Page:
Marauders, Mud, and Money: The Misapplication, Development, and Exploitation of Logistics During the Second Seminole War, 1835-1839
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The Second Seminole War, fought from 1835-1842, was undoubtedly the longest, costliest conflict the United States engaged in between the American Revolution and the Civil War. From 1836 to 1839 the federal budget quadrupled appropriations of the conflict. As the war escalated in scale, many of these funds went to paying civilian claims and the supplying of Volunteer regiments with horses and gear for their short campaign contracts. This study will argue that the formation, development, and eventual exploitation of the logistical supply lines have been a critically overlooked aspect of the Second Seminole War. Using seldom-analyzed records of the Quartermaster Department, new trends emerge in the typical narratives of the war, particularly surrounding the federal government's purchase, sale, use, and abuse of horses both in and outside of the theater of war. The misapplication of horses negatively affected the operational, logistical, and financial integrity of American forces during the first campaigns of the Second Seminole War.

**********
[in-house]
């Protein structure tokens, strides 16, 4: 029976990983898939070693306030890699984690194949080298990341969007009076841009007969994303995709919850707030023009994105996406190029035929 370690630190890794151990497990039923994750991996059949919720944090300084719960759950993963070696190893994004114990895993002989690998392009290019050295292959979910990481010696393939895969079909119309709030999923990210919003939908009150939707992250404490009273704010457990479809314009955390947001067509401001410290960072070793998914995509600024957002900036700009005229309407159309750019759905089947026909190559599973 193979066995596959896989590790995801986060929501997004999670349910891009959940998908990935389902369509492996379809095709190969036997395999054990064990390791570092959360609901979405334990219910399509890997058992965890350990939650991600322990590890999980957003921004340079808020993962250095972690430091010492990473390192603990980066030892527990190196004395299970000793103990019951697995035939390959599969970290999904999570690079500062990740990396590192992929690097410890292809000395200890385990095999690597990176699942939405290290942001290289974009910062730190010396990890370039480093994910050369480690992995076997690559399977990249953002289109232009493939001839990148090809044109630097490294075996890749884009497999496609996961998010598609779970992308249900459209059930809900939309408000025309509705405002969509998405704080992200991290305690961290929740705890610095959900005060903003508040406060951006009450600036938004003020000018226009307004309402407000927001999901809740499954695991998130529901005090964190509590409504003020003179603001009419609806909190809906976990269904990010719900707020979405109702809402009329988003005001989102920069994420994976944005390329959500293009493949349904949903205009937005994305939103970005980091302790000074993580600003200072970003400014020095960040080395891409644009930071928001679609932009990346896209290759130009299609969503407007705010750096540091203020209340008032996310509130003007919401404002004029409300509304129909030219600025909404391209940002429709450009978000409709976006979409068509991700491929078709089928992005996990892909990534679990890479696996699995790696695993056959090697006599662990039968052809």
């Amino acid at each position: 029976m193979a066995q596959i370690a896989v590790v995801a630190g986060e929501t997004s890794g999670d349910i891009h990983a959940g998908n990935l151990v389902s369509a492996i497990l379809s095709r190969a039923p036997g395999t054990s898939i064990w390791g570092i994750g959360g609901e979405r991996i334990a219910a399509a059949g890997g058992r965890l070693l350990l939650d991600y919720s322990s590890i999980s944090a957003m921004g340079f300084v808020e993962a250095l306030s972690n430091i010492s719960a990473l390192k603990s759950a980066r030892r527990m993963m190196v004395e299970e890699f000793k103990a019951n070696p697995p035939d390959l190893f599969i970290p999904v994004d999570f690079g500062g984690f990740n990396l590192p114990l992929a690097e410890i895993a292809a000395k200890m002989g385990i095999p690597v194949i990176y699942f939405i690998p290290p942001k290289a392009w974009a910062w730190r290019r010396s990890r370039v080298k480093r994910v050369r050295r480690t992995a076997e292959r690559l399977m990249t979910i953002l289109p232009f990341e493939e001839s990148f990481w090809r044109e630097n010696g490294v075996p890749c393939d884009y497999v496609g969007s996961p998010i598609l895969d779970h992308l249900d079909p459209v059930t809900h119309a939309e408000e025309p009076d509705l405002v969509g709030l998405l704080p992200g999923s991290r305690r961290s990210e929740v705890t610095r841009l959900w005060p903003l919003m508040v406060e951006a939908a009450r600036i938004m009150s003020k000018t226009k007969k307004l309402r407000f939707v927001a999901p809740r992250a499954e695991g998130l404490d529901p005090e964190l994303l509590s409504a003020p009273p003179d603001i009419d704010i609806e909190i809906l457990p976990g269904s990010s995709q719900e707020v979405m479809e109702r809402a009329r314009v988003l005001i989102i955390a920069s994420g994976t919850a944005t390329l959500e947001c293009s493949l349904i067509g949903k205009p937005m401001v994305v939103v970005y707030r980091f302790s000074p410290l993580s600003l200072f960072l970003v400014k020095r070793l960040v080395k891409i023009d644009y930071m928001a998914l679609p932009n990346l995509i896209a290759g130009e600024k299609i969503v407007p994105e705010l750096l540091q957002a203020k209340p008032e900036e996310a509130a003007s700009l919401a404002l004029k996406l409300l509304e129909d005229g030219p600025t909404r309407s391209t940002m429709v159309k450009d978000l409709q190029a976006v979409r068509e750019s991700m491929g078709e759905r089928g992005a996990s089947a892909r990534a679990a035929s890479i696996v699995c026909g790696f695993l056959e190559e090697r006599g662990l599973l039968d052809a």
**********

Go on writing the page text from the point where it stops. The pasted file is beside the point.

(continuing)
SubjectSecond Seminole War
United States Military
Jacksonian Indian Removal
Panic of 1837
Wendt, John C (2018). Marauders, Mud, and Money: The Misapplication, Development, and Exploitation of Logistics During the Second Seminole War, 1835-1839. Master's thesis, Texas A & M University. Available electronically from